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Open Access Research article

Medico-legal reasoning in disability assessment: A focus group and validation study

WEL de Boer1*, P Donceel2, S Brage3, M Rus4 and JHBM Willems5

Author Affiliations

1 Department of Quality of Life, TNO, Hoofddorp, the Netherlands

2 Section of Occupational, Environmental and Insurance Medicine, Department of Public Health, Katholieke Universiteit Leuven, Leuven, Belgium

3 Department of General Practice and Community Medicine Faculty of Medicine, University of Oslo, Oslo, Norway

4 Department of assessment, Pension and invalidity insurance of Slovenia, Ljubljana, Slovenia

5 Coronel Institute, Amsterdam University, Amsterdam, the Netherlands

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BMC Public Health 2008, 8:335  doi:10.1186/1471-2458-8-335

Published: 25 September 2008

Abstract

Background

Decisions on disability pensions are based, among others, on medical reports. The way these medical assessments are performed is largely unclear. The aim of the study was to determine which grounds are used by social insurance physicians (SIPs) in these assessments and to determine if the identification of these grounds can help improve the quality of assessments in social insurance practice. The article describes a focus group study and a questionnaire study with SIPs in four different countries.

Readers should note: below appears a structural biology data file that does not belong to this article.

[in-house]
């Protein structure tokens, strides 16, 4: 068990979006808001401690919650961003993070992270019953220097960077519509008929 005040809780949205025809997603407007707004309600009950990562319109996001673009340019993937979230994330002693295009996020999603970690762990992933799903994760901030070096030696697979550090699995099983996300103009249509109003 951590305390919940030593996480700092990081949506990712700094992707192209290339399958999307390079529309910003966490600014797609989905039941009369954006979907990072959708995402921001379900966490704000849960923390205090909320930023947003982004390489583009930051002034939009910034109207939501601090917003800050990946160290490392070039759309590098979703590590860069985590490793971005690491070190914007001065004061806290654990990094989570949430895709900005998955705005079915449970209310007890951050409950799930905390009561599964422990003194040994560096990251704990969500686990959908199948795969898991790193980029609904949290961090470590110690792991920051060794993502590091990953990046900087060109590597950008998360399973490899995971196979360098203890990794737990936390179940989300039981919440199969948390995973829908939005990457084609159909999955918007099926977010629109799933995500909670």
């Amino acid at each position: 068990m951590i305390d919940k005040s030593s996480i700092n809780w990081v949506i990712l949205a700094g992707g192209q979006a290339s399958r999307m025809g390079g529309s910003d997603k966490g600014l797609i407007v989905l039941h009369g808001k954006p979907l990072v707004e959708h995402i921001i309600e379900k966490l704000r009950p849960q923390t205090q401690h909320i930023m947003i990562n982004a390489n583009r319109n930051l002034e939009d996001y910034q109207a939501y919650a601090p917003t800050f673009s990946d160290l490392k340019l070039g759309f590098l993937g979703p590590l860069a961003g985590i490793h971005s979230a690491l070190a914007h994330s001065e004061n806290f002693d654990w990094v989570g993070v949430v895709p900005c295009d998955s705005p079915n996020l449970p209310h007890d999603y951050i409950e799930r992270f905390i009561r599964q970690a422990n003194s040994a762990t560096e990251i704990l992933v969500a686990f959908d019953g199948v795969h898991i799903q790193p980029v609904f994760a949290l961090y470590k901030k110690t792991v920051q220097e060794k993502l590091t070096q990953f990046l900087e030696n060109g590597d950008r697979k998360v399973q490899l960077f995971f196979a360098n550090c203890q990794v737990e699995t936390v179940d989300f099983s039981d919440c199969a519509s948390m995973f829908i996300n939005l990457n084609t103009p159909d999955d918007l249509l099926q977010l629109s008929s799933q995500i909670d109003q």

Method

Using focus group discussions of SIPs discussing the same case in Belgium, the Netherlands, Norway and Slovenia (N = 29) we determined the arguments and underlying grounds as used by the SIP's. We used a questionnaire study among other SIPs (N = 60) in the same countries to establish a first validation of these grounds.

Results

Grounds in the focus groups were comparable between the countries studied. The grounds were also recognized by SIPs who had not participated in the focus groups. SIPs agreed most on grounds with regard to the claimant's health condition, and about the claimant's duty to explore rehabilitation and work resumption, but less on accepting permanent incapacity when all options for treatment were exhausted.

Conclusion

Grounds that SIPs use refer to a limited group of key elements of disability evaluation. SIPs interpret disability in social insurance according to the handicapped role and strive at making their evaluation fair trials. ICF is relevant with regard to the health condition and to the process of evaluation. Identification of grounds is a valuable instrument for controlling the quality of disability evaluation. The grounds also appear to be internationally comparable which may enhance scientific study in this area.